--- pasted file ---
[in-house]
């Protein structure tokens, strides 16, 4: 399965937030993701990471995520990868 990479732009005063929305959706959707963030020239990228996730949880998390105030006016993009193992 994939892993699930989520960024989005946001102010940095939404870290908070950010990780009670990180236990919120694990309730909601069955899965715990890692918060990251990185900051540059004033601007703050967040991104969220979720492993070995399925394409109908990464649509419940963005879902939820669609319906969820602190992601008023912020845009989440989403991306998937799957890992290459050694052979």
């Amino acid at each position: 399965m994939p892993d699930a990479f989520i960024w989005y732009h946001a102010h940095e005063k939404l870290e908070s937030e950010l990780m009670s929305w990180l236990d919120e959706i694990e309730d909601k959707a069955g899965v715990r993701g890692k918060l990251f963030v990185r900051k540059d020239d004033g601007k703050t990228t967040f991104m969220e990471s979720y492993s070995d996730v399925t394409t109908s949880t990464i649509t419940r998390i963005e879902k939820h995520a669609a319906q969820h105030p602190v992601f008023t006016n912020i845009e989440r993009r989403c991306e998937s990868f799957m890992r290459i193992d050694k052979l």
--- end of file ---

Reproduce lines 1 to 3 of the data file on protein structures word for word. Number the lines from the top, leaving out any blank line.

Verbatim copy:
[in-house]
């Protein structure tokens, strides 16, 4: 399965937030993701990471995520990868 990479732009005063929305959706959707963030020239990228996730949880998390105030006016993009193992 994939892993699930989520960024989005946001102010940095939404870290908070950010990780009670990180236990919120694990309730909601069955899965715990890692918060990251990185900051540059004033601007703050967040991104969220979720492993070995399925394409109908990464649509419940963005879902939820669609319906969820602190992601008023912020845009989440989403991306998937799957890992290459050694052979």
């Amino acid at each position: 399965m994939p892993d699930a990479f989520i960024w989005y732009h946001a102010h940095e005063k939404l870290e908070s937030e950010l990780m009670s929305w990180l236990d919120e959706i694990e309730d909601k959707a069955g899965v715990r993701g890692k918060l990251f963030v990185r900051k540059d020239d004033g601007k703050t990228t967040f991104m969220e990471s979720y492993s070995d996730v399925t394409t109908s949880t990464i649509t419940r998390i963005e879902k939820h995520a669609a319906q969820h105030p602190v992601f008023t006016n912020i845009e989440r993009r989403c991306e998937s990868f799957m890992r290459i193992d050694k052979l």